Our young infants find comfort as we satisfy their thirst and hunger. They want to feel love and experience belonging. Young children look to their parents and families to help them feel safe, secure and out of danger.
As our children grow, they begin to connect with others, become part of a group and want to feel accepted. Early in their lives, children want to master skills and be recognized for their achievements. All children have a great desire to learn and understand new situations and ideas. They want to look good and feel confident in their appearance. Early experiences help children to realize their strengths and to create dreams for the future.
When a child has a disability, their emotions and reactions may be more intense, their health may be more fragile, they may not communicate in a typical way, they may use a wheelchair to get around or they may not engage with those around them. Despite their uniqueness, children who have a disability are more similar to most children than they are different.
Every child has the same basic needs, wants and desires as any other.
When Eric was about 3 years old and Adam was almost five, we would often walk to the park. Adam loved it for he would climb, slide, swing and run around with other children. He was happy and it brought me joy to see him having fun. At the same time however, I felt pain and hurt, for there was nothing for Eric to do. Sure, I would scoop him into my arms and take him down the slide. He would smile and laugh and it made me happy to see him having fun. But, there was nothing else. The equipment wasn’t accessible and the set up didn’t promote a chance for him to interact with the other children. This wasn’t good enough for me. I wanted Eric to have a chance to enjoy a fun time at the park like his brother and the other children.
I decided to write a letter to the local government, explain my situation and ask if at minimum, an accessible swing could be installed at our local park. Within a week, I received a positive response and a swing was installed. Now Eric, and other children with a disability would have a chance to enjoy more independent play alongside children who were about the same age. A month later, I noticed similar swings had been installed in three other neighbourhood parks. Wow! I simply asked for something that would benefit my child and it helped others as well.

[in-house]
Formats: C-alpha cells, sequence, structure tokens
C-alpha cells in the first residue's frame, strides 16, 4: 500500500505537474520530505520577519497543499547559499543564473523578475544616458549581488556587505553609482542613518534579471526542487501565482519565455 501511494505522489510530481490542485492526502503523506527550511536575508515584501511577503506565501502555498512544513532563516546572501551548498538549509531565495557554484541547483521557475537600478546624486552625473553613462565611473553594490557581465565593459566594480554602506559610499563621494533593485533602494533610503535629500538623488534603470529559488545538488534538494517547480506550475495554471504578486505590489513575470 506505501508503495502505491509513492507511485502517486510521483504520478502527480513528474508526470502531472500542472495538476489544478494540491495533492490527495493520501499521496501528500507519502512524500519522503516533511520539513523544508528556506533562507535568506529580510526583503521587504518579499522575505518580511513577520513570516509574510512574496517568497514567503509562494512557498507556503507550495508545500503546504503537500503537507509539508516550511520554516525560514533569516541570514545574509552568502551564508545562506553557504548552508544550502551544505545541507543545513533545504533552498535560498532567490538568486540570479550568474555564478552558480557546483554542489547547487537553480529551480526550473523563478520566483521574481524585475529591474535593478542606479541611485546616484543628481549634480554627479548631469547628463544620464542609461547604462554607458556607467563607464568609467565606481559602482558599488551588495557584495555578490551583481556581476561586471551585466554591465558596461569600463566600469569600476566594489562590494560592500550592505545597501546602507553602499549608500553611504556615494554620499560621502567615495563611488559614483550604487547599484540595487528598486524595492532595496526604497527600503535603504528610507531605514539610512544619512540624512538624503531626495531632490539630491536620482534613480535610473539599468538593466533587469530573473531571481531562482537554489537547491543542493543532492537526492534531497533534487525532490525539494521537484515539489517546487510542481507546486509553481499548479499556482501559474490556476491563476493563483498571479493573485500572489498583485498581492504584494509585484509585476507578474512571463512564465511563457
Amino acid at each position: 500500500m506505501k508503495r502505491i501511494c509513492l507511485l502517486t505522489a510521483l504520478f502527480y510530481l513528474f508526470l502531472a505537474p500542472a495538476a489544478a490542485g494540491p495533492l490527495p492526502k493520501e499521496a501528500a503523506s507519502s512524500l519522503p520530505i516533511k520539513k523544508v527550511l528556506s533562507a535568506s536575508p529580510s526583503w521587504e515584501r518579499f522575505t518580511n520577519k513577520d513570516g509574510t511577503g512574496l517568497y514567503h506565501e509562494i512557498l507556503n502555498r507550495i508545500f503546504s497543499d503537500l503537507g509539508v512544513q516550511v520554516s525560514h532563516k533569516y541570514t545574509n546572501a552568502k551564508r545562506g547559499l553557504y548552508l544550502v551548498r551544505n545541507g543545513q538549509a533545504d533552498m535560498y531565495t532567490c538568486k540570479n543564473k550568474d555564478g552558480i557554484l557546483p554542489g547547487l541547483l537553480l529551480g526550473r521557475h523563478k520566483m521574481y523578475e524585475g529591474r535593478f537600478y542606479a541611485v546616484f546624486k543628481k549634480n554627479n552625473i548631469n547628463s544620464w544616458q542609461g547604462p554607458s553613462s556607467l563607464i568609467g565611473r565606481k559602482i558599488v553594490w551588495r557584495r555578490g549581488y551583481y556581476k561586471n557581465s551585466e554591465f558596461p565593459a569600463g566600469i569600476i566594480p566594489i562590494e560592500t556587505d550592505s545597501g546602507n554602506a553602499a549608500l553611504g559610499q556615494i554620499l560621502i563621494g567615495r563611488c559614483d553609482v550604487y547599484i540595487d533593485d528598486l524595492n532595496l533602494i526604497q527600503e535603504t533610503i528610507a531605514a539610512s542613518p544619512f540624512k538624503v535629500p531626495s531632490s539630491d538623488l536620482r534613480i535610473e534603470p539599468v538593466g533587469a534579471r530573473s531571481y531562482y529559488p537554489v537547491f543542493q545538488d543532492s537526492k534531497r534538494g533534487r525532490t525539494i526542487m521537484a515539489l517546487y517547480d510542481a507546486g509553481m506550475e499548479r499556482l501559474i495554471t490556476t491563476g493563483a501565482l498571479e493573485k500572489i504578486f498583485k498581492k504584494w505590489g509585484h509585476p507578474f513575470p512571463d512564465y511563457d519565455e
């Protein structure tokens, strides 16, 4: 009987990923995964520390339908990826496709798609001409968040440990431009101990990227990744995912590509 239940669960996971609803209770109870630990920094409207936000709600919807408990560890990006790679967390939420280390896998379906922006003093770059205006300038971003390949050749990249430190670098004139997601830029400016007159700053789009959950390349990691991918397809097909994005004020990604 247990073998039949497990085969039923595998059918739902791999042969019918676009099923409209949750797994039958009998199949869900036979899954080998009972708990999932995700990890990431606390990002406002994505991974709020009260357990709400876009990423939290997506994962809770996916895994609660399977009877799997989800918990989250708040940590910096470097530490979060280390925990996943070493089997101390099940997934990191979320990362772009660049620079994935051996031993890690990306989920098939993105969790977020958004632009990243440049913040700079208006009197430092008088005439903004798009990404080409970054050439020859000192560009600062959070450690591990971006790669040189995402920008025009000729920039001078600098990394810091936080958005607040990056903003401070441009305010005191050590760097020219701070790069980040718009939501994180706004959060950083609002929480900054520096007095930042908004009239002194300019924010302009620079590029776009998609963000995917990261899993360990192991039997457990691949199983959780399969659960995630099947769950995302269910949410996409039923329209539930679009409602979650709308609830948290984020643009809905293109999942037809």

I learned that it was important to take the step and ask for what you want. The results may be even better than anticipated!
One of my all time favourite examples about inclusion is a family Christmas story. It happened about 15 years ago, when the children were about 8-10 years old. The adults were visiting in the family room when one of the cousins announced that they had created a Christmas play and that it was time for us to watch. The story was about Santa Claus and his journey on delivering gifts to the children of the world. The inspiring piece of the story is in the creative way that the children included Eric in the play. His wheelchair was Santa’s sleigh, Eric was Santa, a pillowcase filled with toys was tied to the back of his wheelchair, string was tied to the front part of the chair which was attached to four of the children who were the reindeer. “Ingenious!”, I thought. This could be shared as an idea for school plays and other similar activities.
Inclusion is inspired by family.
It doesn’t take long before we hear about inclusion for our children. Whether it be a fun activity, going to school, playing a sport or finding a job, inclusion means that everyone has the chance to be involved and contribute in all aspects of life. All children want an opportunity to participate. As parents, it is our responsibility to believe in our children and be open to the possibilities. Quite often, we are the catalyst to making it happen.
Anything is possible. Believe it and you will see it!